This week’s “photo of the week” is a picture that was taken in 1970 at one of Johnny’s concerts at San Quentin Prison. Photographer Jim Marshall asked Cash to give him a shot for the warden and this shot had its birth.
You didn’t see too much of the picture for many years. In the late 80s, country music started to change. It started to sound less and less like traditional country. It’s no secret that Cash and his label Columbia, which he had been his home for almost 30 years, were not not seeing eye to eye. He was eventually dropped by the label and this crushed him. He recorded with Mercury Records for a few years, but with no success.
Then, in 1993, Cash made headlines again for a very unusual recording. He sang the song “The Wanderer” on U2’s Zooropa album. Shortly after that, he was offered a contract on Rick Rubin’s American Recordings label. Well, not everyone was thrilled about this, including Johnny’s own daughter Rosanne Cash. She thought that Rubin, who was known more for his work with the Beastie Boys and Slayer than for working with a country artist, was going to use him. Boy, was she wrong. It seems that Rubin awoke a sleeping beast, a creative beast that had not been that hungry in years.
In 1994, Cash recorded American Recordings in his own living room. It won him a Grammy Award for Best Contemporary Folk Album. The next thing you knew, Cash was everywhere. He was recording with the likes of Bob Dylan, Tom Petty and Brooks and Dunn. He appeared several times on the successful television series Dr. Quinn, Medicine Woman and even provided his own voice for an episode of The Simpsons. A whole new generation were discovering the Man in Black.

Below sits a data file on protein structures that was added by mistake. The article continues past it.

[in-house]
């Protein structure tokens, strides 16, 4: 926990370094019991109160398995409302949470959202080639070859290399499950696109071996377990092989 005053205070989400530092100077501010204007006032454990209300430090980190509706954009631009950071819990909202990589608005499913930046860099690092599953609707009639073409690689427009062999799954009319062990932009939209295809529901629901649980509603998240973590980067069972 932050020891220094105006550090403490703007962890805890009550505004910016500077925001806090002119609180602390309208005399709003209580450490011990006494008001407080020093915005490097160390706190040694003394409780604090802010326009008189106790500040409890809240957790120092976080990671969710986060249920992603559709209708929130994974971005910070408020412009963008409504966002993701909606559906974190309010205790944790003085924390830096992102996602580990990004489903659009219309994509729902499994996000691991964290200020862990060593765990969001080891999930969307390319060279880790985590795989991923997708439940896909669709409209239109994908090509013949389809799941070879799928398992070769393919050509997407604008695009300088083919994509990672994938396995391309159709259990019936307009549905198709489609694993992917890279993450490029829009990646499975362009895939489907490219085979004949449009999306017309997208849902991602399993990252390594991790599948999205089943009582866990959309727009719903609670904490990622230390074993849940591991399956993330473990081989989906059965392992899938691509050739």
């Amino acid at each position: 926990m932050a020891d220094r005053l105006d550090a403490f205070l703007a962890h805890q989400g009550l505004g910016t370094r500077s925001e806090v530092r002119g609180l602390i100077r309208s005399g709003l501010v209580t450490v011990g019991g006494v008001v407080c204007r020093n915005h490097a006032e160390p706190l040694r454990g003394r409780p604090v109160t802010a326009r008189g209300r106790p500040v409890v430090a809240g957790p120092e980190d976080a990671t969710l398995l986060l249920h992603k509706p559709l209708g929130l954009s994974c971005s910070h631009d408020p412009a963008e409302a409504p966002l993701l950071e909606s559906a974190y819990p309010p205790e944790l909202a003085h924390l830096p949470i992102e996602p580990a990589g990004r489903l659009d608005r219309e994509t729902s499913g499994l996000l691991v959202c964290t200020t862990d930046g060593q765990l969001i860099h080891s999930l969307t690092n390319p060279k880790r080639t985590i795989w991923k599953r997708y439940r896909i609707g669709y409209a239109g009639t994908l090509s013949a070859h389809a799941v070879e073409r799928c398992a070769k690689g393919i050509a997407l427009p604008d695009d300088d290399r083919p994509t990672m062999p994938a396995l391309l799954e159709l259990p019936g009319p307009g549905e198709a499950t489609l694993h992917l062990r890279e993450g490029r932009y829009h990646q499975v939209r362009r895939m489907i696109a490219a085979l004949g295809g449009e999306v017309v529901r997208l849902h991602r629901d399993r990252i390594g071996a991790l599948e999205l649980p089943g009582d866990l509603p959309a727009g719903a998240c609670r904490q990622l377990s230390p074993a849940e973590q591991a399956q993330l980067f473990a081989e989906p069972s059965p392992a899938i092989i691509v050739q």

He then recorded the album Unchained with Tom Petty and the Heartbreakers and that album won him another Grammy Award. This time it was in 1998 and it was for Best Country Album. What? How can you win a Grammy for Best Country Album when country radio isn’t even playing anything from it? I think Rick Rubin may have been thinking the same thing. So, he took out a full page ad in Billboard Magazine, reportedly costing $20,000.
“American Recordings and Johnny Cash would like to acknowledge the Nashville music establishment and country radio for your support.”
At the bottom of the ad, it also included Johnny Cash “Unchained”, Winner Best Country Album. Some who later saw the ad “got it”, while others didn’t. You see, Cash was giving Nashville and country radio the finger for turning their backs on him because he wasn’t seen as being “popular” or “commercial” anymore. Well, guess who had the last laugh?
Now, that picture taken on a whim in a prison back in 1970 is almost as famous as the man in it. It’s on posters and t-shirts everywhere. I love the story of the ad and of the picture and how the two found each other after nearly 30 years. I love telling the story and I hope that this article will remind some of the story of the classic middle finger picture, while maybe educating others who didn’t know about it. – Credits: http://www.immusicmag.com / jpdeuce73